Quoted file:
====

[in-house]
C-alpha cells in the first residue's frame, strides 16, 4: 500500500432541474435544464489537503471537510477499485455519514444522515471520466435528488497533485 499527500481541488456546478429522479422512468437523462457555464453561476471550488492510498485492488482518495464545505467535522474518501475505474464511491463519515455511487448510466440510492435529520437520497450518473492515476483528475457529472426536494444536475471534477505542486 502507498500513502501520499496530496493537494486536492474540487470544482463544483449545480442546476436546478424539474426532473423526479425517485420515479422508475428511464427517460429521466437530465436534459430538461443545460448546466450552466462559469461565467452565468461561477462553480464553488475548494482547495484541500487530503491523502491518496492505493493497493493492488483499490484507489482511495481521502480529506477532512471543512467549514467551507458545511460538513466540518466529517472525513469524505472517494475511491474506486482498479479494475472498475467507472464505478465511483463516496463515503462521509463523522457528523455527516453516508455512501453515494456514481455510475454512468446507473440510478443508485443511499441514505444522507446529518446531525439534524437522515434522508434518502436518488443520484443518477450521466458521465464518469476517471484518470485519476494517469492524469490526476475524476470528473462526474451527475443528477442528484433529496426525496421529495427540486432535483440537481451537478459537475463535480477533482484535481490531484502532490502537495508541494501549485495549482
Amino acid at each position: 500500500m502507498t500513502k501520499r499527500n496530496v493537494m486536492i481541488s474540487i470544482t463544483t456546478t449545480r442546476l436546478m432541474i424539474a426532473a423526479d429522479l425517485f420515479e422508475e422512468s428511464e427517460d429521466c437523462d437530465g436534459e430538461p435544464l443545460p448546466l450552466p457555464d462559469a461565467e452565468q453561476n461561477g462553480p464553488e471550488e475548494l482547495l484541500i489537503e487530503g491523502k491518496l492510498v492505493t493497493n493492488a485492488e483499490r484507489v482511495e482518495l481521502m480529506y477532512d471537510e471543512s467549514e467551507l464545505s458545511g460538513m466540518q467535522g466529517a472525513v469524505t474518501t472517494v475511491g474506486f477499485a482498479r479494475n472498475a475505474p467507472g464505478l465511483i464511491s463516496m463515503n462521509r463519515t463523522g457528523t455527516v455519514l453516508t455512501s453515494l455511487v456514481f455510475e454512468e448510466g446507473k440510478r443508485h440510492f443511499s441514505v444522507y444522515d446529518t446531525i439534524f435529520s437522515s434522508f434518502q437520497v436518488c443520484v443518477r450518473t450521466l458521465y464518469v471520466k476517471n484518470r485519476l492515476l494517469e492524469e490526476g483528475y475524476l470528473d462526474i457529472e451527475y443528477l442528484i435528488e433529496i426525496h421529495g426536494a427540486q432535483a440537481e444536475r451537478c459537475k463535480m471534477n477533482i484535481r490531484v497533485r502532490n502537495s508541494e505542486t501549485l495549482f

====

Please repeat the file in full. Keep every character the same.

[in-house]
C-alpha cells in the first residue's frame, strides 16, 4: 500500500432541474435544464489537503471537510477499485455519514444522515471520466435528488497533485 499527500481541488456546478429522479422512468437523462457555464453561476471550488492510498485492488482518495464545505467535522474518501475505474464511491463519515455511487448510466440510492435529520437520497450518473492515476483528475457529472426536494444536475471534477505542486 502507498500513502501520499496530496493537494486536492474540487470544482463544483449545480442546476436546478424539474426532473423526479425517485420515479422508475428511464427517460429521466437530465436534459430538461443545460448546466450552466462559469461565467452565468461561477462553480464553488475548494482547495484541500487530503491523502491518496492505493493497493493492488483499490484507489482511495481521502480529506477532512471543512467549514467551507458545511460538513466540518466529517472525513469524505472517494475511491474506486482498479479494475472498475467507472464505478465511483463516496463515503462521509463523522457528523455527516453516508455512501453515494456514481455510475454512468446507473440510478443508485443511499441514505444522507446529518446531525439534524437522515434522508434518502436518488443520484443518477450521466458521465464518469476517471484518470485519476494517469492524469490526476475524476470528473462526474451527475443528477442528484433529496426525496421529495427540486432535483440537481451537478459537475463535480477533482484535481490531484502532490502537495508541494501549485495549482
Amino acid at each position: 500500500m502507498t500513502k501520499r499527500n496530496v493537494m486536492i481541488s474540487i470544482t463544483t456546478t449545480r442546476l436546478m432541474i424539474a426532473a423526479d429522479l425517485f420515479e422508475e422512468s428511464e427517460d429521466c437523462d437530465g436534459e430538461p435544464l443545460p448546466l450552466p457555464d462559469a461565467e452565468q453561476n461561477g462553480p464553488e471550488e475548494l482547495l484541500i489537503e487530503g491523502k491518496l492510498v492505493t493497493n493492488a485492488e483499490r484507489v482511495e482518495l481521502m480529506y477532512d471537510e471543512s467549514e467551507l464545505s458545511g460538513m466540518q467535522g466529517a472525513v469524505t474518501t472517494v475511491g474506486f477499485a482498479r479494475n472498475a475505474p467507472g464505478l465511483i464511491s463516496m463515503n462521509r463519515t463523522g457528523t455527516v455519514l453516508t455512501s453515494l455511487v456514481f455510475e454512468e448510466g446507473k440510478r443508485h440510492f443511499s441514505v444522507y444522515d446529518t446531525i439534524f435529520s437522515s434522508f434518502q437520497v436518488c443520484v443518477r450518473t450521466l458521465y464518469v471520466k476517471n484518470r485519476l492515476l494517469e492524469e490526476g483528475y475524476l470528473d462526474i457529472e451527475y443528477l442528484i435528488e433529496i426525496h421529495g426536494a427540486q432535483a440537481e444536475r451537478c459537475k463535480m471534477n477533482i484535481r490531484v497533485r502532490n502537495s508541494e505542486t501549485l495549482f